Is breakfast really the most important meal of the day? Sure we’ve all heard the saying. But does it really ‘boost’ your metabolism? Does it help you burn calories, lose weight or stay slim?
Several observational studies have shown that habitual breakfast eaters tend to be slimmer than people who omit breakfast (1, 2). However, this finding is not consistent across all breakfast types. In the US National Health and Nutrition Examination Survey (NHANES III), those who regularly ate ‘meat and eggs’ for breakfast had higher daily energy intakes and BMIs compared to breakfast skippers; while those who ate a cereal-based breakfast had the lowest BMIs. This might suggest that leaner breakfast eaters are also more health conscious.
As for weight loss, according to the US National Weight Control Registry, which includes a group of successful dieters who’ve maintained weight loss of at least 30 Ib (13.6 kg) for one year or more, 78% regularly consume breakfast. It’s believed that energy intake at breakfast suppresses over-compensatory responses later in the day and helps regulate hunger.
However, many studies show that energy omitted due to skipping breakfast is not fully compensated for later in the day (3, 4, 5). There may be a transient increase in hunger (6) and calories consumed early lunch time (5; Figure 1a). But overall daily calories are lower when breakfast is omitted (3, 5)! Other studies show no change or an increase in total daily calories consumed in the absence of breakfast (7). It appears the science is divided.
As for ‘boosting’ metabolism – the bodily system that turns food into energy and regulates its utilization – the timing and frequency of meals appear to matter little. A recent randomised controlled trial (RCT) by the University of Bath demonstrated no significant differences in measures of metabolism (i.e. resting metabolic rate and diet-induced thermogenesis) when breakfast was consumed or omitted (8). Total intake of calories was higher for the breakfast group. However, habitual breakfast consumption was also associated with a higher level of physical activity.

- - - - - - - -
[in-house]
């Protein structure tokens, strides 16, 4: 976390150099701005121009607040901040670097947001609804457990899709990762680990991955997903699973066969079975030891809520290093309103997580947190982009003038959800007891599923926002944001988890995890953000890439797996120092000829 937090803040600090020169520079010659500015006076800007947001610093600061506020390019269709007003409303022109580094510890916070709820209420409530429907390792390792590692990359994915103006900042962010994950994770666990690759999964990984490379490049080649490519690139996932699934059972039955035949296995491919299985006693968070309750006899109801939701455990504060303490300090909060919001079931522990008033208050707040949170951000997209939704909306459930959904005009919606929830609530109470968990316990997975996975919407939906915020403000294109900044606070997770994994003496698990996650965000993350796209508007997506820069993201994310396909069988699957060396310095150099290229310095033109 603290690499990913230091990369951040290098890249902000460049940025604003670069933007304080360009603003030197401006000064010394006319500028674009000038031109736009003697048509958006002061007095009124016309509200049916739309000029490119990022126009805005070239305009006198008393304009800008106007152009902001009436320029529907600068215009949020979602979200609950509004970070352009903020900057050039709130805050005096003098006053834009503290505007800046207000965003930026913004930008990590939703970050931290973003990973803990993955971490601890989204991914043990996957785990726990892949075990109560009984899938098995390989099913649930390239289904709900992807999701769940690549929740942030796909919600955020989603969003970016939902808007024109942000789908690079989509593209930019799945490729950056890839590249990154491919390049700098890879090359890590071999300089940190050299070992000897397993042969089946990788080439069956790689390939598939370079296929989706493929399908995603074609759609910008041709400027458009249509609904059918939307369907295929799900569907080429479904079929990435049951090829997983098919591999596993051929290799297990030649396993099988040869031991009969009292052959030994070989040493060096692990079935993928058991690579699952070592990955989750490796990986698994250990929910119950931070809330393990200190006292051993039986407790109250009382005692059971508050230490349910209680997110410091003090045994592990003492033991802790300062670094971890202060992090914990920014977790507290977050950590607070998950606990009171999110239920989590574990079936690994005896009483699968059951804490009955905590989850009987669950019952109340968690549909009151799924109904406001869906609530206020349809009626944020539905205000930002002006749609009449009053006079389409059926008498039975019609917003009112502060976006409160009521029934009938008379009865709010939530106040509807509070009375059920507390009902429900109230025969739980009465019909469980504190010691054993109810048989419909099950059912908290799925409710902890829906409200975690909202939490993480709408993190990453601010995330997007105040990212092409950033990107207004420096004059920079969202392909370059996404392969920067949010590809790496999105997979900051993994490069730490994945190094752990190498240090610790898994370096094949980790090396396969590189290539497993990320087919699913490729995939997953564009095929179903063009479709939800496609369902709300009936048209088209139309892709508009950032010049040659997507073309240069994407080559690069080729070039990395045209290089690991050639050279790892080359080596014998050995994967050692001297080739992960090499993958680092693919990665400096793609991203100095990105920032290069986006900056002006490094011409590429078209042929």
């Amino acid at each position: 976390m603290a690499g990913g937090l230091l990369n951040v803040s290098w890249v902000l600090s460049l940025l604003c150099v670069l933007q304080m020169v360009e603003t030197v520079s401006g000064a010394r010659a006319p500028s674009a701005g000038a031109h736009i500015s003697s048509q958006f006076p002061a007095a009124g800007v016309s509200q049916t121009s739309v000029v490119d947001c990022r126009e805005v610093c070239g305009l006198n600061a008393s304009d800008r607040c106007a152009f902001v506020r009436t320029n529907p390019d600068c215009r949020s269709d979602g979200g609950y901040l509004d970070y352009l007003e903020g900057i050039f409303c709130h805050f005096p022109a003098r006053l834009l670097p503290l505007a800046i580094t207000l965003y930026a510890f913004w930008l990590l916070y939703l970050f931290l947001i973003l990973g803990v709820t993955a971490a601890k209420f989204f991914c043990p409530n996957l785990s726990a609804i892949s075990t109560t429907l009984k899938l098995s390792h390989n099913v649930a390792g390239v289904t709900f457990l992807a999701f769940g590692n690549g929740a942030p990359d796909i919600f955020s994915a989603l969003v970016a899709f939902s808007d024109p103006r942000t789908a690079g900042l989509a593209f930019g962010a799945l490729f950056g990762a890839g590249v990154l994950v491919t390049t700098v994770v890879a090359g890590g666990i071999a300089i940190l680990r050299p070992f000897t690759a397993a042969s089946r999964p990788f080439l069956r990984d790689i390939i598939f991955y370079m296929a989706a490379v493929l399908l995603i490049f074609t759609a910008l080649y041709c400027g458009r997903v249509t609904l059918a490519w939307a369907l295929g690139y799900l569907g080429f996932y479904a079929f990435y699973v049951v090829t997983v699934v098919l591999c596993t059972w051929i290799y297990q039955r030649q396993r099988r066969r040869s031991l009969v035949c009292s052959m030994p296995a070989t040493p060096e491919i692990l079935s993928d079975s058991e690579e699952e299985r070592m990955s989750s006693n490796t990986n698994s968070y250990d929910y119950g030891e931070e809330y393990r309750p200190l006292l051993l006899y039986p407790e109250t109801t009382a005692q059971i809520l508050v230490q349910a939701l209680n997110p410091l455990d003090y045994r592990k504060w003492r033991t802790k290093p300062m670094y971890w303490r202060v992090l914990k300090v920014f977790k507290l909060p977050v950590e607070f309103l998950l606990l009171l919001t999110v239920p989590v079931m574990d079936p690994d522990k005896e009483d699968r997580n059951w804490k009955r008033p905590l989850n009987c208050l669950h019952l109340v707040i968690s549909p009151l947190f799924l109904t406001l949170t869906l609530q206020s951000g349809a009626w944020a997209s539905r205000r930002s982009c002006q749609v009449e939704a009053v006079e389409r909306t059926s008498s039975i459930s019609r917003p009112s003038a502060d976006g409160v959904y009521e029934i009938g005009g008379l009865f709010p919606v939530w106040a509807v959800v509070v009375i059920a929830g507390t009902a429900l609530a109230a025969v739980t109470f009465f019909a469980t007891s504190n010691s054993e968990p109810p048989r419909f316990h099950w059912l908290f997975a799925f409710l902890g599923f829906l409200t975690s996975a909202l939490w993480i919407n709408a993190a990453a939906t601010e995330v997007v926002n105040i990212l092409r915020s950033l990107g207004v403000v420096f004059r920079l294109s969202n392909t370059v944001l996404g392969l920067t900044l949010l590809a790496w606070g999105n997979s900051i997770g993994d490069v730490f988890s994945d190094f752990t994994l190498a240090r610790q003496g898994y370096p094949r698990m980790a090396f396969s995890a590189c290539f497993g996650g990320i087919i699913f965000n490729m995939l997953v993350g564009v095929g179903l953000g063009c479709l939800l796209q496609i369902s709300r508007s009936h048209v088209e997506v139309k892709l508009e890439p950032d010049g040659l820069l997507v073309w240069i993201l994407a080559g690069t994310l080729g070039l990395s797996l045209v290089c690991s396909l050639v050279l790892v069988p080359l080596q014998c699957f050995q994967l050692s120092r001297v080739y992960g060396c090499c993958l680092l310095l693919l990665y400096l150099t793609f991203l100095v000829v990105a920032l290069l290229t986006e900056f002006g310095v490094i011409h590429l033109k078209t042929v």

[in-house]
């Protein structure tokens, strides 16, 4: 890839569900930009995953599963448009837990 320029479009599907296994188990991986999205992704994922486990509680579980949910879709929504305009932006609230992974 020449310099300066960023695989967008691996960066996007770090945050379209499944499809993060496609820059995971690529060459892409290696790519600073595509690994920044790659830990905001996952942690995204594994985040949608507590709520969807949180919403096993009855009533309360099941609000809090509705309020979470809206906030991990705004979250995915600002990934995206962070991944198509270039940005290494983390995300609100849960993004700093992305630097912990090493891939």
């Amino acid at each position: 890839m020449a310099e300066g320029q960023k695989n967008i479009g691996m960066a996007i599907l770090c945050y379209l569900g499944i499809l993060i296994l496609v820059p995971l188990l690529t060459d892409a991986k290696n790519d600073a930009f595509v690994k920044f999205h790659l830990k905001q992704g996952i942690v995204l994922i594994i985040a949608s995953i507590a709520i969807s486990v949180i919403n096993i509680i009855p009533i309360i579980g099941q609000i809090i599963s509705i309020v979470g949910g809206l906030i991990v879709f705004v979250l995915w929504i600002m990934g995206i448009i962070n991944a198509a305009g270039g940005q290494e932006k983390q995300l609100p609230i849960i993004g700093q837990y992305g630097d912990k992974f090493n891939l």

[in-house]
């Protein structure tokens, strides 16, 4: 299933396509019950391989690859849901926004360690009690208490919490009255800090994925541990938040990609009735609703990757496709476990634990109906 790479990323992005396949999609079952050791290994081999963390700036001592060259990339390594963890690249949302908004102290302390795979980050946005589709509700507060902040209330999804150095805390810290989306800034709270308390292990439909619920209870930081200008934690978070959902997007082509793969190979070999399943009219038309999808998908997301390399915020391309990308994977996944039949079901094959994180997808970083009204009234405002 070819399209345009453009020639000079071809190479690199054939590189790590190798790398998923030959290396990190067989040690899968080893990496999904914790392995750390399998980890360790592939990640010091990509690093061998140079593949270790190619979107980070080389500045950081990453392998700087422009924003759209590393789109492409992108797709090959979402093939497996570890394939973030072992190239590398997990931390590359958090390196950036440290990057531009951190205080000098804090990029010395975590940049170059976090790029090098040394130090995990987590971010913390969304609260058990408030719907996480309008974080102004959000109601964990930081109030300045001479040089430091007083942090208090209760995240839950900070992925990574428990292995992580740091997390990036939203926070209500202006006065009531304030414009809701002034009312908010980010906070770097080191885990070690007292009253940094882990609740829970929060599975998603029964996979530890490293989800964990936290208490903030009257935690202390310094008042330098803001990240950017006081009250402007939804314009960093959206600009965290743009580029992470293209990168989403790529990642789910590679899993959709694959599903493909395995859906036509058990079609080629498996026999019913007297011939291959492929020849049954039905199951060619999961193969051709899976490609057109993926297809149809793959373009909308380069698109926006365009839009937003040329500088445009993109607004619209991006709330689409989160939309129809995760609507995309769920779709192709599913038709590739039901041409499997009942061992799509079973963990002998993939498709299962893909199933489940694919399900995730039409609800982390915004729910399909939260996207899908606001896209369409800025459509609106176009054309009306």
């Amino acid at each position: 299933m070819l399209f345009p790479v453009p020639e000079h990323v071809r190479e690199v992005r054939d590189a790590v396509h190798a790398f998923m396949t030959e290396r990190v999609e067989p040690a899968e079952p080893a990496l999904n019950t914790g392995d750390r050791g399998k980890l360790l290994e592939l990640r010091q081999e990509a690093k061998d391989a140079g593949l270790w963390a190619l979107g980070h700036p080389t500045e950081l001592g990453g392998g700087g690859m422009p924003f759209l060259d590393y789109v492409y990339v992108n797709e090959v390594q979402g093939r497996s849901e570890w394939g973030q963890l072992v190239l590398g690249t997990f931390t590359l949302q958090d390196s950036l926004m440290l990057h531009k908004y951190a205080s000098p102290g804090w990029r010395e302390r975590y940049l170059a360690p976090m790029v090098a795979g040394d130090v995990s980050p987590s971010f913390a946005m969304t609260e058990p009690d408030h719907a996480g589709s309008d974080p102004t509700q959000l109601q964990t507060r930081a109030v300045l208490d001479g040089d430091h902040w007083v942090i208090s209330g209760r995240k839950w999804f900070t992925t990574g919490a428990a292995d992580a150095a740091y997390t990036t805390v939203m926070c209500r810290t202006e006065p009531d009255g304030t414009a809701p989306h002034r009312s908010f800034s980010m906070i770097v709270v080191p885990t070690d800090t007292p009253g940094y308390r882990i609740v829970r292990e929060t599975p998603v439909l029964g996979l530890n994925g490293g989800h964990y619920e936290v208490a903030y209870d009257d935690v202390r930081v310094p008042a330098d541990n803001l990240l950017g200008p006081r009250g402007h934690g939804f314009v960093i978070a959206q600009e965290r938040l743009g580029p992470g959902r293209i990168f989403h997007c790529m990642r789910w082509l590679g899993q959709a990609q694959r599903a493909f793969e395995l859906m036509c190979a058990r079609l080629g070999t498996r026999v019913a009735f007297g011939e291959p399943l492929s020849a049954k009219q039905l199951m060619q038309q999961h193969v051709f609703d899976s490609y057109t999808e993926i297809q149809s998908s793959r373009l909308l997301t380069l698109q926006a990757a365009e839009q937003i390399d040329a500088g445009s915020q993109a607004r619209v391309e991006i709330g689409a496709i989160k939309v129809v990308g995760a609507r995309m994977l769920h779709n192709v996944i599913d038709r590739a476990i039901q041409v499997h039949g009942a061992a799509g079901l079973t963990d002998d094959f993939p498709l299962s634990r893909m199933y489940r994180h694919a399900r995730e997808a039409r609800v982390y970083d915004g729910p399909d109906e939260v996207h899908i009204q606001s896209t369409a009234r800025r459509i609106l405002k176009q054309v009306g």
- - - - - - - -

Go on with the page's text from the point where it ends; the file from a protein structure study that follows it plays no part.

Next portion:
Habitual breakfast consumption tends to coincide with other healthy behaviours, such as avoiding smoking, consuming less fat and alcohol but more fibre and micronutrients, as well as being more physically active (9, 10, 11). The study by Reeves et al. (5) showed that when breakfast was omitted the micronutrients iron and folate were reduced. It therefore remains unknown whether habitual breakfast consumption is a cause, an effect, or a feature of a healthy lifestyle.
THE SECOND MEAL EFFECT
There is emerging evidence that breakfast consumption may reduce post-meal blood glucose response to a succeeding meal (e.g. lunch). This is known as the “second-meal effect.” It has mostly been studied in response to certain carbohydrate-based foods with positive results in both healthy, normal-weight subjects and patients with insulin resistance and type 2 diabetes (12, 13, 14).
Animal studies suggest that this effect may be mediated by short-chain fatty acids (SCFA) (15, 16). These molecules are produced in the gut by healthy bacteria and can influence metabolic hormones, such as glucagon-like peptide-1 (GLP-1) (16). GLP-1 influences metabolism in a number of ways (16): 1) It reduces hunger and food intake. 2) It stimulates insulin release from the pancreas, which is required to regulate blood glucose. And, 3) it helps keep the pancreas healthy.
However, the type of food consumed is important. Fermentable dietary fibre and/or resistant starch appear to play a key role. Both dietary fibre and resistant starch are ‘resistant’ to digestion and arrive at the colon intake, where they can be utilised as an energy source for gut bacteria.
Foods that are rich in fermentable fibres and resistant starch include oats, legumes, beans, potatoes and rice (which have been cooked then cooled), unripened bananas, and other fruits and vegetables. Resistant starch constitutes a broad range of sub-groups, which exceeds the discussion here and will be covered in a future article.
The most common reasons for skipping breakfast include lack of time and concerns about body weight (1, 17). The science is yet unable to neither prove nor discredit the popular theorem that ‘breakfast is the most important meal of the day.’ Consuming breakfast may simply be a marker of a healthy lifestyle. It may also have implications for glucose and insulin regulation, which are yet to be fully understood.
Instead of obsessing over meal timing and frequency, eat when you’re hungry. If you’re hungry in the mornings, then eat breakfast. If not, then eat when you start to feel hungry. I truly believe that tuning in to our body is one of the best things we can do for our health.